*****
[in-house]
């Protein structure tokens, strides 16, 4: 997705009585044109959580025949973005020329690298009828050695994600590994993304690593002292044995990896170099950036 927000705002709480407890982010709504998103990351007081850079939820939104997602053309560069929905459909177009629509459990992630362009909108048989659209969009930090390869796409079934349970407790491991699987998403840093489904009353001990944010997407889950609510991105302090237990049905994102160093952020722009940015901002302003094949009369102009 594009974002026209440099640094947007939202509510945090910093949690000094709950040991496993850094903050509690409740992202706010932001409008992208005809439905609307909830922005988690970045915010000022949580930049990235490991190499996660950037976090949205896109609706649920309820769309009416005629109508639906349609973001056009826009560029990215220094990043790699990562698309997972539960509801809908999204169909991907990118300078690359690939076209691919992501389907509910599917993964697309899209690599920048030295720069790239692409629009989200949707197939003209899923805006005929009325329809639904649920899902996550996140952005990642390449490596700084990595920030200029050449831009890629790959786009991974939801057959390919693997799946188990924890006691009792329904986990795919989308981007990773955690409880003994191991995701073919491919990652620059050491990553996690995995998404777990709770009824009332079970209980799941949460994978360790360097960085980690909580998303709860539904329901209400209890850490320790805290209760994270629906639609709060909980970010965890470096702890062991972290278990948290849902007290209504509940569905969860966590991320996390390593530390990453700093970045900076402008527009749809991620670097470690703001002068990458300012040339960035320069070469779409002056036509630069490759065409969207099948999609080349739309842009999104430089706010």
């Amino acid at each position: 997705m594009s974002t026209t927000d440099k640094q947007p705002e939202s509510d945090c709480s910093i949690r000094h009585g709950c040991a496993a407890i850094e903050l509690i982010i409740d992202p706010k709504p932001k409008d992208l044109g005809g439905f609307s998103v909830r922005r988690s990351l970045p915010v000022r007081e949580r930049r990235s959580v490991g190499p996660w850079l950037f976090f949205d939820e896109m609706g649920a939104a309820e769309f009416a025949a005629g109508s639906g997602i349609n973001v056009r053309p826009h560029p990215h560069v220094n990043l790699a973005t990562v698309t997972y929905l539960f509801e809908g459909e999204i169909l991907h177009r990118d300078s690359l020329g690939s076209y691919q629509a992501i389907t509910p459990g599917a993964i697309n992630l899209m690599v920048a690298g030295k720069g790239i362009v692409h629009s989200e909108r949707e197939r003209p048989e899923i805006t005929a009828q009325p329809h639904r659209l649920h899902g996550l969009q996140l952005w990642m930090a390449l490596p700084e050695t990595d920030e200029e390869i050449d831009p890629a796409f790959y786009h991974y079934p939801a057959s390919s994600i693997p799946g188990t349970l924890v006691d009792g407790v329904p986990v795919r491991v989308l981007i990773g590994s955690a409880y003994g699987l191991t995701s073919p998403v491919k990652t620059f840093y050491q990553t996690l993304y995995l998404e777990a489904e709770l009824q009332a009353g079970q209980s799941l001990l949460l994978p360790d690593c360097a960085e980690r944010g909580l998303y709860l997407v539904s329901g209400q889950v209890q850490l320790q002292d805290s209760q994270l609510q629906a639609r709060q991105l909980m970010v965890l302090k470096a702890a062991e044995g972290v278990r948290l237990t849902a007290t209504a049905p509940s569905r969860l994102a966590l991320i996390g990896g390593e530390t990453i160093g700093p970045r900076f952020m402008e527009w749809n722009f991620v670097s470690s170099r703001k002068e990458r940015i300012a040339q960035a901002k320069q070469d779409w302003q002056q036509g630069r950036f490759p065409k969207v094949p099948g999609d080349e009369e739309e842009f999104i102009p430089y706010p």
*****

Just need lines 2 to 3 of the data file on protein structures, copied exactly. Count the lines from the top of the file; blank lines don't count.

């Protein structure tokens, strides 16, 4: 997705009585044109959580025949973005020329690298009828050695994600590994993304690593002292044995990896170099950036 927000705002709480407890982010709504998103990351007081850079939820939104997602053309560069929905459909177009629509459990992630362009909108048989659209969009930090390869796409079934349970407790491991699987998403840093489904009353001990944010997407889950609510991105302090237990049905994102160093952020722009940015901002302003094949009369102009 594009974002026209440099640094947007939202509510945090910093949690000094709950040991496993850094903050509690409740992202706010932001409008992208005809439905609307909830922005988690970045915010000022949580930049990235490991190499996660950037976090949205896109609706649920309820769309009416005629109508639906349609973001056009826009560029990215220094990043790699990562698309997972539960509801809908999204169909991907990118300078690359690939076209691919992501389907509910599917993964697309899209690599920048030295720069790239692409629009989200949707197939003209899923805006005929009325329809639904649920899902996550996140952005990642390449490596700084990595920030200029050449831009890629790959786009991974939801057959390919693997799946188990924890006691009792329904986990795919989308981007990773955690409880003994191991995701073919491919990652620059050491990553996690995995998404777990709770009824009332079970209980799941949460994978360790360097960085980690909580998303709860539904329901209400209890850490320790805290209760994270629906639609709060909980970010965890470096702890062991972290278990948290849902007290209504509940569905969860966590991320996390390593530390990453700093970045900076402008527009749809991620670097470690703001002068990458300012040339960035320069070469779409002056036509630069490759065409969207099948999609080349739309842009999104430089706010």
């Amino acid at each position: 997705m594009s974002t026209t927000d440099k640094q947007p705002e939202s509510d945090c709480s910093i949690r000094h009585g709950c040991a496993a407890i850094e903050l509690i982010i409740d992202p706010k709504p932001k409008d992208l044109g005809g439905f609307s998103v909830r922005r988690s990351l970045p915010v000022r007081e949580r930049r990235s959580v490991g190499p996660w850079l950037f976090f949205d939820e896109m609706g649920a939104a309820e769309f009416a025949a005629g109508s639906g997602i349609n973001v056009r053309p826009h560029p990215h560069v220094n990043l790699a973005t990562v698309t997972y929905l539960f509801e809908g459909e999204i169909l991907h177009r990118d300078s690359l020329g690939s076209y691919q629509a992501i389907t509910p459990g599917a993964i697309n992630l899209m690599v920048a690298g030295k720069g790239i362009v692409h629009s989200e909108r949707e197939r003209p048989e899923i805006t005929a009828q009325p329809h639904r659209l649920h899902g996550l969009q996140l952005w990642m930090a390449l490596p700084e050695t990595d920030e200029e390869i050449d831009p890629a796409f790959y786009h991974y079934p939801a057959s390919s994600i693997p799946g188990t349970l924890v006691d009792g407790v329904p986990v795919r491991v989308l981007i990773g590994s955690a409880y003994g699987l191991t995701s073919p998403v491919k990652t620059f840093y050491q990553t996690l993304y995995l998404e777990a489904e709770l009824q009332a009353g079970q209980s799941l001990l949460l994978p360790d690593c360097a960085e980690r944010g909580l998303y709860l997407v539904s329901g209400q889950v209890q850490l320790q002292d805290s209760q994270l609510q629906a639609r709060q991105l909980m970010v965890l302090k470096a702890a062991e044995g972290v278990r948290l237990t849902a007290t209504a049905p509940s569905r969860l994102a966590l991320i996390g990896g390593e530390t990453i160093g700093p970045r900076f952020m402008e527009w749809n722009f991620v670097s470690s170099r703001k002068e990458r940015i300012a040339q960035a901002k320069q070469d779409w302003q002056q036509g630069r950036f490759p065409k969207v094949p099948g999609d080349e009369e739309e842009f999104i102009p430089y706010p």